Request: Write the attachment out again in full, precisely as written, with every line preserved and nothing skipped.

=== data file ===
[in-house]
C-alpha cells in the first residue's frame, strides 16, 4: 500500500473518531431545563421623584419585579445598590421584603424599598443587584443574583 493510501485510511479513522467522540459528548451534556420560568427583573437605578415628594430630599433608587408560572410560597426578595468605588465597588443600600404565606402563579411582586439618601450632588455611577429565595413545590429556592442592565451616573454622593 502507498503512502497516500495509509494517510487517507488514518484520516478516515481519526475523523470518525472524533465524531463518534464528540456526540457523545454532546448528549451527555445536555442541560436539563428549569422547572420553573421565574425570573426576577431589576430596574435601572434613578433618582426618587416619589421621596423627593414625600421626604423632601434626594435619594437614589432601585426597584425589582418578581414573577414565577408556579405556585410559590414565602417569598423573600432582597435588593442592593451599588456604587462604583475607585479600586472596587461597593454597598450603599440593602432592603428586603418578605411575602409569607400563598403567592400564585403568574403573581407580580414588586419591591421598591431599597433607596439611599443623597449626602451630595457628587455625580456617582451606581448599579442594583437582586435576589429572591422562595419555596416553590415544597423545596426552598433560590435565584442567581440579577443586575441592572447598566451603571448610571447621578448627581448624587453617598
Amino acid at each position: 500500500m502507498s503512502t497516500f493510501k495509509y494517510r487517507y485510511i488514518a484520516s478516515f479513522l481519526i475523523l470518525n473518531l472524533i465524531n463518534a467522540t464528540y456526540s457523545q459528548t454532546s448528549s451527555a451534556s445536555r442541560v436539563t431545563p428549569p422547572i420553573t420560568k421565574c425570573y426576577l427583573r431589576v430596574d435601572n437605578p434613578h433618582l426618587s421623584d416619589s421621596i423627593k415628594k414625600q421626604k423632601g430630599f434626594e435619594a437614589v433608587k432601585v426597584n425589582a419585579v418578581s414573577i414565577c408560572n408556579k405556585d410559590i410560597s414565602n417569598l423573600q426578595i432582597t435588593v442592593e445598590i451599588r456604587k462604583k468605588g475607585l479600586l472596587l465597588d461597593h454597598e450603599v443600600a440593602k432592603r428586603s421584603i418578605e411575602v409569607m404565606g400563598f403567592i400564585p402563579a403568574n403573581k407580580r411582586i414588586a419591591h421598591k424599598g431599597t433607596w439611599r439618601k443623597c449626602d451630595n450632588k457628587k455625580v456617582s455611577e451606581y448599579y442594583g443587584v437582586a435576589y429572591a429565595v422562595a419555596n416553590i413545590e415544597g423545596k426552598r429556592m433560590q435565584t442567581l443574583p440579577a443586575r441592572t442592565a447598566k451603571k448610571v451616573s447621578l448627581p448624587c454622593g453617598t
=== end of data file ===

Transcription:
[in-house]
C-alpha cells in the first residue's frame, strides 16, 4: 500500500473518531431545563421623584419585579445598590421584603424599598443587584443574583 493510501485510511479513522467522540459528548451534556420560568427583573437605578415628594430630599433608587408560572410560597426578595468605588465597588443600600404565606402563579411582586439618601450632588455611577429565595413545590429556592442592565451616573454622593 502507498503512502497516500495509509494517510487517507488514518484520516478516515481519526475523523470518525472524533465524531463518534464528540456526540457523545454532546448528549451527555445536555442541560436539563428549569422547572420553573421565574425570573426576577431589576430596574435601572434613578433618582426618587416619589421621596423627593414625600421626604423632601434626594435619594437614589432601585426597584425589582418578581414573577414565577408556579405556585410559590414565602417569598423573600432582597435588593442592593451599588456604587462604583475607585479600586472596587461597593454597598450603599440593602432592603428586603418578605411575602409569607400563598403567592400564585403568574403573581407580580414588586419591591421598591431599597433607596439611599443623597449626602451630595457628587455625580456617582451606581448599579442594583437582586435576589429572591422562595419555596416553590415544597423545596426552598433560590435565584442567581440579577443586575441592572447598566451603571448610571447621578448627581448624587453617598
Amino acid at each position: 500500500m502507498s503512502t497516500f493510501k495509509y494517510r487517507y485510511i488514518a484520516s478516515f479513522l481519526i475523523l470518525n473518531l472524533i465524531n463518534a467522540t464528540y456526540s457523545q459528548t454532546s448528549s451527555a451534556s445536555r442541560v436539563t431545563p428549569p422547572i420553573t420560568k421565574c425570573y426576577l427583573r431589576v430596574d435601572n437605578p434613578h433618582l426618587s421623584d416619589s421621596i423627593k415628594k414625600q421626604k423632601g430630599f434626594e435619594a437614589v433608587k432601585v426597584n425589582a419585579v418578581s414573577i414565577c408560572n408556579k405556585d410559590i410560597s414565602n417569598l423573600q426578595i432582597t435588593v442592593e445598590i451599588r456604587k462604583k468605588g475607585l479600586l472596587l465597588d461597593h454597598e450603599v443600600a440593602k432592603r428586603s421584603i418578605e411575602v409569607m404565606g400563598f403567592i400564585p402563579a403568574n403573581k407580580r411582586i414588586a419591591h421598591k424599598g431599597t433607596w439611599r439618601k443623597c449626602d451630595n450632588k457628587k455625580v456617582s455611577e451606581y448599579y442594583g443587584v437582586a435576589y429572591a429565595v422562595a419555596n416553590i413545590e415544597g423545596k426552598r429556592m433560590q435565584t442567581l443574583p440579577a443586575r441592572t442592565a447598566k451603571k448610571v451616573s447621578l448627581p448624587c454622593g453617598t